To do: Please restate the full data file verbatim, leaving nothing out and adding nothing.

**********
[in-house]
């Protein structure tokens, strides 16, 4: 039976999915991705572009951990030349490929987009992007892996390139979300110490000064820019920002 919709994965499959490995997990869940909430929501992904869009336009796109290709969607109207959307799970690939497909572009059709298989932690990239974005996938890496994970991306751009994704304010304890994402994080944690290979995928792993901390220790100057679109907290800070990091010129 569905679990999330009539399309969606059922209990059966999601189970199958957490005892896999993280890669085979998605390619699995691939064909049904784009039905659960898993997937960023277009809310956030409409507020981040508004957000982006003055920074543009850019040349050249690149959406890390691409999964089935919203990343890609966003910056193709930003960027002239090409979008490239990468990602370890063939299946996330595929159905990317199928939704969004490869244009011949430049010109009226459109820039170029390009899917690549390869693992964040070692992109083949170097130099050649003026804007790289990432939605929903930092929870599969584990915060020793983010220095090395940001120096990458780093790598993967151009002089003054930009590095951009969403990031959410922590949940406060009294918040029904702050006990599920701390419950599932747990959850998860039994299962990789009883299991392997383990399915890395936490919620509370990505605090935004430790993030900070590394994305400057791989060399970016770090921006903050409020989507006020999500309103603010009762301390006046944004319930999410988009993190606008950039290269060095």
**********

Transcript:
[in-house]
């Protein structure tokens, strides 16, 4: 039976999915991705572009951990030349490929987009992007892996390139979300110490000064820019920002 919709994965499959490995997990869940909430929501992904869009336009796109290709969607109207959307799970690939497909572009059709298989932690990239974005996938890496994970991306751009994704304010304890994402994080944690290979995928792993901390220790100057679109907290800070990091010129 569905679990999330009539399309969606059922209990059966999601189970199958957490005892896999993280890669085979998605390619699995691939064909049904784009039905659960898993997937960023277009809310956030409409507020981040508004957000982006003055920074543009850019040349050249690149959406890390691409999964089935919203990343890609966003910056193709930003960027002239090409979008490239990468990602370890063939299946996330595929159905990317199928939704969004490869244009011949430049010109009226459109820039170029390009899917690549390869693992964040070692992109083949170097130099050649003026804007790289990432939605929903930092929870599969584990915060020793983010220095090395940001120096990458780093790598993967151009002089003054930009590095951009969403990031959410922590949940406060009294918040029904702050006990599920701390419950599932747990959850998860039994299962990789009883299991392997383990399915890395936490919620509370990505605090935004430790993030900070590394994305400057791989060399970016770090921006903050409020989507006020999500309103603010009762301390006046944004319930999410988009993190606008950039290269060095």